Right before school started, edublogger Jersey Jazzman, posted a video of a lesson being taught from Success Academy meant to be used for teacher training.
The response from his readers was scathing, as it involved a couple of typical methods of teaching favored by no-excuses charters (but loathed by child-centered educators). The video is no longer public (SURPRISE!) so you can’t see it, but I’m going to talk about something that struck me as I was watching it.
The students participated, but I noticed a lot of them stuttering over their words. The teacher is constantly talking over and interrupting them when they are incorrect. The young white teachers are in a class full of black students. A really excellent example of a “Becky”moment.
I wanted to share a story that it reminded me of when I first saw it, but before that, some background…
My husband is black and grew up in San Francisco in the 1960s and 70s. His parents spoke AAVE/Black English/Ebonics reflecting their Southern background. My husband speaks standard English, and always has, but he once shared a story of another boy in his neighborhood, who struggled with standard English.
He was the son of a cop, which would means he was probably one of the earliest black SFPD officers. Dad was adamant that his son would speak “proper English”. Physical punishment was involved. My husband described how he would flinch as he spoke sometimes, self-conscious, as though waiting for blows to fall.
The students in this video, while not under physical threat, have that same self-conscious look, as though fearing the verbal “slap” (correction) that is sure to come when the inevitable slip is made. While they may not be in danger of a beating, they are in danger of losing many things are important, their sense of self, their culture, their pride.
The price they pay is this, we say, “Sure, you can be a scholar, but only if you give up your “culture”.
Image credit: Sad Boy
As you know I blog about politics because my attitude is that you can ignore politics as a teacher, but that does not mean politics will ignore you. In the classroom, I try to use culturally relevant materials and to approach lessons from that point of view.
Normally, teaching fifth grade in an “open” presidential election year would be great. We learn about U.S. history, we’ve just finished the Revolutionary War period, and are into the founding of our nation. I haven’t even tried to talk about the current election with the kids yet. Instead, I’m trying to build a base in a couple of areas.
1. The fundamental ideas that the nation was built on, but;
Not turning that into a “worship” of the documents;
2. Things that didn’t work out, and didn’t get worked out until later and then MUCH later;
3. Spending some time with Franklin’s statements about the Constitution and it’s various imperfections. Read the rest of this entry »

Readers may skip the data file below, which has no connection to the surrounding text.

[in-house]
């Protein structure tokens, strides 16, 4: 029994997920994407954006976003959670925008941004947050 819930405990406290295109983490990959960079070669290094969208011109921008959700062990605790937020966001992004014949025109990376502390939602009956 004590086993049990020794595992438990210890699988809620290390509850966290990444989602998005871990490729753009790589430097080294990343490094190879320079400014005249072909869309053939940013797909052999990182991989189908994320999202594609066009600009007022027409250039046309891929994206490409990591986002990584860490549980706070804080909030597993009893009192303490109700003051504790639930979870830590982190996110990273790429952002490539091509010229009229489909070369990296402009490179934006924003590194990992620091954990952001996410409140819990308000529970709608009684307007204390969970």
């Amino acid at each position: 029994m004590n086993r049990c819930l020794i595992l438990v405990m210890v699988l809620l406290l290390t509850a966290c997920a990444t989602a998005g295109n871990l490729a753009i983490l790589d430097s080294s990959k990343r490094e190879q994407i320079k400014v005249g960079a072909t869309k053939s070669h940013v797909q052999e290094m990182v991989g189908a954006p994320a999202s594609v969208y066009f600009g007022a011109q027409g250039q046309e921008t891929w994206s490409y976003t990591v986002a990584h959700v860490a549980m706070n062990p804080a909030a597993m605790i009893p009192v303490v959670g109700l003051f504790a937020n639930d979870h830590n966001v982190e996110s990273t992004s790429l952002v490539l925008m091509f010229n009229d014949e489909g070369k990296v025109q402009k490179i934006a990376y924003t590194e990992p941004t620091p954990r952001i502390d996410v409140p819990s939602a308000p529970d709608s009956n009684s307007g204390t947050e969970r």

One of the ideas that the ELA curriculum wanted students to get in this first unit was, how author background affects their work. I did like the particular piece they chose for this, Langston Hughes’ Theme for English B. It was a work that I was not familiar with, but it works well with upper elementary (5th grade) since it is made up of statements delivered in a first person voice. The biggest problem I had was trying to get the kids to understand that it was not “auto-biographical” but “semi-autobiographical” since the author was NOT from Winston-Salem, but Missouri, etc. but having facts to point to is easier to discuss, than more abstract ideas. It’s a good way to introduce perspective in race. The line in the poem about being the only black person in the classroom seemed to resonate even among my non-black students. I found this nice video of the poem on YouTube that my students enjoyed.
At the same time I was using the Pam Allyn materials, we were reading Bridge to Terabithia, and I found a great resource for author background AND purpose. NPR did an interview with Katherine Paterson and got some of the story behind the story. It is in written form at the link (edited and in an easy to read format), but I played my kids the audio, to get them used to this format for getting information:
Interestingly, she says one shouldn’t try to discern an author’s purpose (the title of the interview is “Messages Are Poison To Fiction”), but she does talk about some of what motivated her beyond the initial tragedy that the book depicts.
Image credit: Stockwell graffiti Four on Flickr
I had to explain Veterans Day to my students. Not the part about honoring veterans. There are a large number of military families in our neighborhood, and our former principal was a Marine, so we’ve had annual assemblies at the school. They know what a veteran is, what they didn’t get was why was it in the middle of the week, and why did it move around? So I explained to them, and told them about my father-in-law to show the story. Explaining history is always better with a story and even better with a personal story. Read the rest of this entry »